Emilie Rusch

Colorado School of Mines contributing to $15M NSF Western I-Corps Hub to boost tech innovation, launch startups


Colorado School of Mines is one of eight U.S. research universities forming a new consortium to help advance new technologies and incubate emergent companies that can move breakthrough discoveries from the lab to the marketplace. 

Funded by a $15 million award from the National Science Foundation, the I-Corps Hub West Region will be led by the University of Southern California Viterbi School of Engineering in partnership with the University of Colorado Boulder and the University of California-Los Angeles, and will include as affiliates Mines, California Institute of Technology, University of New Mexico, University of Utah and University of California, Riverside. 

The new I-Corps Hub program is part of NSF’s expanded effort to cultivate new inventions and ventures in deep technologies. Deep technology, or scientific and engineering innovations that disrupt and spur the creation of future technologies, are often spun out of universities. They have been critical to bolstering the nation’s competitive edge.  

For the past six years, universities in the new consortium have trained more than 925 entrepreneur teams through their participation in the NSF I-Corps program.  

Now, the I-Corps Hub West Region partners will lay the groundwork to launch and support startups, both university and non-university, through training, mentoring and programming throughout the West. Together, these universities will bring campus resources, talent and global networks, including relationships with accelerators and national labs, to support lean startups in their development.   

The I-Corps Hub West Region will also foster a culture of invention, innovation and entrepreneurship, leading to the creation of successful deep tech ventures by engineers, scientists and entrepreneurs who are people of color, and from the many diverse backgrounds of the Western United States. 

"For 10 years, the NSF I-Corps program has been critical to fostering the creative spirit and entrepreneurship that enables NSF-funded research to be translated into new products and services and contribute to the nation's economy," said NSF Deputy Assistant Director for Engineering Linda Blevins. "I am delighted to launch the first of our I-Corps Hubs, which will form the foundation for strengthening and scaling this innovation ecosystem. The I-Corps Hubs will bring together diverse scientists and engineers, entrepreneurs, business leaders and industry partners from every part of our country, providing everyone with an opportunity to solve key challenges and spur economic growth, including new startups and new jobs."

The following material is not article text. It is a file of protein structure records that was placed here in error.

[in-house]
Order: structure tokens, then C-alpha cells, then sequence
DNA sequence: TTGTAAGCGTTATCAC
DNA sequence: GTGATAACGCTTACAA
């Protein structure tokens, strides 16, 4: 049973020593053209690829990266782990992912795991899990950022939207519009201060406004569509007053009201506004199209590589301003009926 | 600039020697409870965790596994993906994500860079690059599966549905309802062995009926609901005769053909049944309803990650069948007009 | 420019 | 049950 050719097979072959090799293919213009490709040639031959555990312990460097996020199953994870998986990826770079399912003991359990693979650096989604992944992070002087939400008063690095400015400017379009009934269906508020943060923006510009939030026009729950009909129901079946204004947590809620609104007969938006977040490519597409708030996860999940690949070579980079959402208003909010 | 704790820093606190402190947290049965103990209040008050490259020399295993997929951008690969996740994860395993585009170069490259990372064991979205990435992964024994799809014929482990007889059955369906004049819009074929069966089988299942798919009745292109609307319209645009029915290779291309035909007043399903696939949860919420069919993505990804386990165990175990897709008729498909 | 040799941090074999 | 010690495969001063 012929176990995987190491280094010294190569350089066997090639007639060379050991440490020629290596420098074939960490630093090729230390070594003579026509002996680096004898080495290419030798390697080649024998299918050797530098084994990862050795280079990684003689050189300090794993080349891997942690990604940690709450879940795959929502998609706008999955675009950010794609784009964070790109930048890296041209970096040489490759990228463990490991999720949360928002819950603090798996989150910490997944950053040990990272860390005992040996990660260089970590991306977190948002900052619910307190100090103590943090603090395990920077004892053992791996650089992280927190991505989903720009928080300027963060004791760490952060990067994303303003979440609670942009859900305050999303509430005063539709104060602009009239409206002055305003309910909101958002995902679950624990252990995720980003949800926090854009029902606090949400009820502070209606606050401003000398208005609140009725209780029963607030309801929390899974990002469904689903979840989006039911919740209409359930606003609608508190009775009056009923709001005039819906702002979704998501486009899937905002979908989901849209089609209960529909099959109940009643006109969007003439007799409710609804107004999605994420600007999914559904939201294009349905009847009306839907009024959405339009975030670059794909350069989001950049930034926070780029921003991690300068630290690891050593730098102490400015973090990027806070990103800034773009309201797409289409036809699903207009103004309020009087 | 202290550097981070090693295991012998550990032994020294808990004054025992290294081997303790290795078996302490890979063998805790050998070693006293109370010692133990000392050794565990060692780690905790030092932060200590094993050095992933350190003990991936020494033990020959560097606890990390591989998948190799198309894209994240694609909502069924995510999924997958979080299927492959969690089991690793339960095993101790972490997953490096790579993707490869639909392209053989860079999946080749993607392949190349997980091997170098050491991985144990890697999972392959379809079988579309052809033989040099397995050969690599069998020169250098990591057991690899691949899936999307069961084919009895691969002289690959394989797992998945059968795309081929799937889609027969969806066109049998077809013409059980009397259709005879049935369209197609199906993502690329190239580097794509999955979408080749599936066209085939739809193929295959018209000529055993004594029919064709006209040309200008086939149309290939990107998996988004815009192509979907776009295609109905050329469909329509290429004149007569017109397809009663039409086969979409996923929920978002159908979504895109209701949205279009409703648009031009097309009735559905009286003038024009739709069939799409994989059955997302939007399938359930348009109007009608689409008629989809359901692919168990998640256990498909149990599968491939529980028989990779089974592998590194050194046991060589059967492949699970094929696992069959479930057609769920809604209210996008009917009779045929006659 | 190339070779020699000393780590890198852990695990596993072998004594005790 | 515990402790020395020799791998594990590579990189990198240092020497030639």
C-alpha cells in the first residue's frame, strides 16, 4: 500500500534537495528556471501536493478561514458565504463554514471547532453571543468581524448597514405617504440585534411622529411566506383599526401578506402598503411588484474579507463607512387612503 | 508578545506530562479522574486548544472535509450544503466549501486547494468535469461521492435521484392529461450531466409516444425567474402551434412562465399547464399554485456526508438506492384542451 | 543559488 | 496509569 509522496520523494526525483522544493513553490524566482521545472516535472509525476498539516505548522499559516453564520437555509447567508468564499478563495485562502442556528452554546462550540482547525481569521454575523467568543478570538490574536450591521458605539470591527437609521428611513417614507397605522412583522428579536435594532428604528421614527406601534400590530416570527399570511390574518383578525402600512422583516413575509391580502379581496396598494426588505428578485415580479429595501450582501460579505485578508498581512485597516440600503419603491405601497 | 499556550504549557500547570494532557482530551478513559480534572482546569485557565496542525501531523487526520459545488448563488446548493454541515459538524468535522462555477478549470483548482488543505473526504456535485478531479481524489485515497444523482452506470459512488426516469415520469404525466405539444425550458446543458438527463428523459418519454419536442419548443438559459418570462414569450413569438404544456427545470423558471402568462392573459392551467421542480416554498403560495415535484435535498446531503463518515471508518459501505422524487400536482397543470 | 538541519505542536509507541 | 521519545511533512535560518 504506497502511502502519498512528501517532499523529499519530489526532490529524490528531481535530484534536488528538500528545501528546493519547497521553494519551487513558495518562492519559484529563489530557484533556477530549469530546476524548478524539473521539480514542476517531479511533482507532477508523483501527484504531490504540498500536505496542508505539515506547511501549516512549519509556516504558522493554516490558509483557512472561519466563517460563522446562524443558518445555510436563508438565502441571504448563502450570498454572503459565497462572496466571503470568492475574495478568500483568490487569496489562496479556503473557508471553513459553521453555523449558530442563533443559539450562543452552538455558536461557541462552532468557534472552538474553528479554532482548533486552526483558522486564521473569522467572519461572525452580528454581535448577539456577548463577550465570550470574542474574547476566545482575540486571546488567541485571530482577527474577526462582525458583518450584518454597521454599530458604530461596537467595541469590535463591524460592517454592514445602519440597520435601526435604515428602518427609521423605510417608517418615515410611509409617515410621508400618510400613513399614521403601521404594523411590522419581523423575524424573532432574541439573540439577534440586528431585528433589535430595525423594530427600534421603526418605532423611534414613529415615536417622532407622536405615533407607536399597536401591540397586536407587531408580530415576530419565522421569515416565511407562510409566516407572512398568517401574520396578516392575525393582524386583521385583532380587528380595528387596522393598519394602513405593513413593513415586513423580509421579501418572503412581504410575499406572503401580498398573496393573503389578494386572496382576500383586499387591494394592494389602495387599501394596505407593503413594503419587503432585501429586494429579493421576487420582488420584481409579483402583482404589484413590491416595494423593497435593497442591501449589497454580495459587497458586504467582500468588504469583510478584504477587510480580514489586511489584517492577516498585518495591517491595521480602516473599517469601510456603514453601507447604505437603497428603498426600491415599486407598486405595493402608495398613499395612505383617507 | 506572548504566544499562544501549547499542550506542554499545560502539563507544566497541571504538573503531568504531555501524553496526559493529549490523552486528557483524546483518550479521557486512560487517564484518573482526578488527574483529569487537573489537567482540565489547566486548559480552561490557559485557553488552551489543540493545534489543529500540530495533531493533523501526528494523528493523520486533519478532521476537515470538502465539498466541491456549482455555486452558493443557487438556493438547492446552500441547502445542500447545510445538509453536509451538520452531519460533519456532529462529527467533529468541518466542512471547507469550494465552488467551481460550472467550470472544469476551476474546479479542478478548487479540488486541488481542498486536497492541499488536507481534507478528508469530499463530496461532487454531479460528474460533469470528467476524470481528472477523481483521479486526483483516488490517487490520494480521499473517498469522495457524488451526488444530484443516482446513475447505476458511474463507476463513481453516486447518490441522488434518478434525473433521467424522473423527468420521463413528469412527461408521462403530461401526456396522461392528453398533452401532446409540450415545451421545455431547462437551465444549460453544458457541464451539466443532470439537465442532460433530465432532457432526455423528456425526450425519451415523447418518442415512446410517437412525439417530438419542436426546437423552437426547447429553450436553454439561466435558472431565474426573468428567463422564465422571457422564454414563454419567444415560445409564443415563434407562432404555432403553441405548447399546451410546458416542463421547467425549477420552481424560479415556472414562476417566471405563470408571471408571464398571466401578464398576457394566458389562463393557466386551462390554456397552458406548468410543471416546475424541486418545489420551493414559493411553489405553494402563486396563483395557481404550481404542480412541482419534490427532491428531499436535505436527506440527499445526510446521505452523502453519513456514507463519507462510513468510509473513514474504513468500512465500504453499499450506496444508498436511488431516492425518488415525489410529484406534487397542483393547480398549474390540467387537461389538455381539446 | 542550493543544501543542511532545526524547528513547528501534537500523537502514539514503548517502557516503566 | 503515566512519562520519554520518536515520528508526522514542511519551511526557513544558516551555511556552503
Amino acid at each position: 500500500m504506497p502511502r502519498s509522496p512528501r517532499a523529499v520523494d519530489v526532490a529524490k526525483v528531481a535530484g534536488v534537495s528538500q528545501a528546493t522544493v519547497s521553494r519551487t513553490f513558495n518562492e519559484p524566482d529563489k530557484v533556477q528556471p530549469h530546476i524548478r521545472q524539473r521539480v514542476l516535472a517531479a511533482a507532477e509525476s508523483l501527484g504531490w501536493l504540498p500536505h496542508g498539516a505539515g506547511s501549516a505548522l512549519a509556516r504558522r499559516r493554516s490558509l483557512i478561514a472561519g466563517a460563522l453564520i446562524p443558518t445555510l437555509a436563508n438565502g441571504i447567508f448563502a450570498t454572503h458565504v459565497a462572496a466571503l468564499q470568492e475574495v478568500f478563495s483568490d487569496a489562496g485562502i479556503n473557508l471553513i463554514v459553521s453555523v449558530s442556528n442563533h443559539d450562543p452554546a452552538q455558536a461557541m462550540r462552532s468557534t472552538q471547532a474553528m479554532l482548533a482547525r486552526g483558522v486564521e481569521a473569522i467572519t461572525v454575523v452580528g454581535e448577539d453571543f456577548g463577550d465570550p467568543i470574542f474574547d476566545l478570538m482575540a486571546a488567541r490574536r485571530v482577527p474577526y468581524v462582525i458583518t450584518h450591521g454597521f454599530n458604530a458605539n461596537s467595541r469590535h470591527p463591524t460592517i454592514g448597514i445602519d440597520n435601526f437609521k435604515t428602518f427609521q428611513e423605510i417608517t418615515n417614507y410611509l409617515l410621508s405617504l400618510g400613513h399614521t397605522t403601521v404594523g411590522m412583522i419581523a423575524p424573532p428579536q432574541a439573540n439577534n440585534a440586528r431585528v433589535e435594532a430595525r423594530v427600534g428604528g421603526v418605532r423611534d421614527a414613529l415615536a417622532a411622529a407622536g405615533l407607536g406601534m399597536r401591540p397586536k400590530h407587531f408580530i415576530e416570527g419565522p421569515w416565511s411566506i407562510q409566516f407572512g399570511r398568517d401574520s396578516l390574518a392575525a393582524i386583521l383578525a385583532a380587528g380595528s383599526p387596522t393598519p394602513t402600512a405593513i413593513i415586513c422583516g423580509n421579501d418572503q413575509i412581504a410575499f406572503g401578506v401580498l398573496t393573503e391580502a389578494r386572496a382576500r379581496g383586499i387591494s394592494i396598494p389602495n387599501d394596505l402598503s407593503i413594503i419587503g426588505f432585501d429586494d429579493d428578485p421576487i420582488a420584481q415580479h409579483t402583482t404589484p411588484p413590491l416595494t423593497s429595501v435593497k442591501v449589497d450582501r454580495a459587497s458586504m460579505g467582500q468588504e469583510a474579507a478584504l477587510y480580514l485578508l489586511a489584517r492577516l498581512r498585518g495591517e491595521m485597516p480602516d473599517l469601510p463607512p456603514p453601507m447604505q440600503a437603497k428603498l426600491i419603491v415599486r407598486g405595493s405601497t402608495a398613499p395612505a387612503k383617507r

As the program grows, the Hub will also add new university affiliates each year, thus, further fostering the ecosystem of innovation in the Western United States.  

In addition to providing training and hosting technology scouting showcases that give entrepreneurs an opportunity to demonstrate their value to potential funders, the I-Corps Hub West Region will study incentives as well as impediments to further develop new, world-changing technologies.   

At Mines, a variety of entrepreneurial outreach activities are planned, including Innovation Challenges sponsored by corporate, federal and non-profit organizations; hackathons with student groups; and small-group activities where students might participate in regional or national challenges, said Melissa Krebs, Associate Professor of Chemical and Biological Engineering and the project’s principal investigator at Mines.  

“In collaboration with Mines alumni, we will also be introducing more entrepreneurial content into courses at Mines to increase student exposure to entrepreneurship,” Krebs said. “We want to provide the students with new perspectives, and to change the conversation about who can be a scientific leader and what that may look like.”  

Mines’ involvement in the I-Corps Hub will be hosted out of the Venture Center, a new facility currently in the design phase that will allow students, faculty and alumni to pursue commercialization of their research ideas and connect them with the mentors and facilities that they will need. Also collaborating on the project at Mines are Werner Kuhr, Director of the McNeil Center for Entrepreneurship and Innovation, and William Vaughn, Director of Technology Transfer at Mines.  

“The program at Mines will have full access to the resources of the partner institutions and will be able to send Mines startup companies to the partner facilities for training and access to NSF National Team programs, which include a $50,000 grant per team to ascertain the commercial viability of the commercialization of their research ideas,” Kuhr said.

Emilie Rusch

Emilie Rusch

Director of Communications
About Mines
Colorado School of Mines is a public R1 research university focused on applied science and engineering, producing the talent, knowledge and innovations to serve industry and benefit society – all to create a more prosperous future.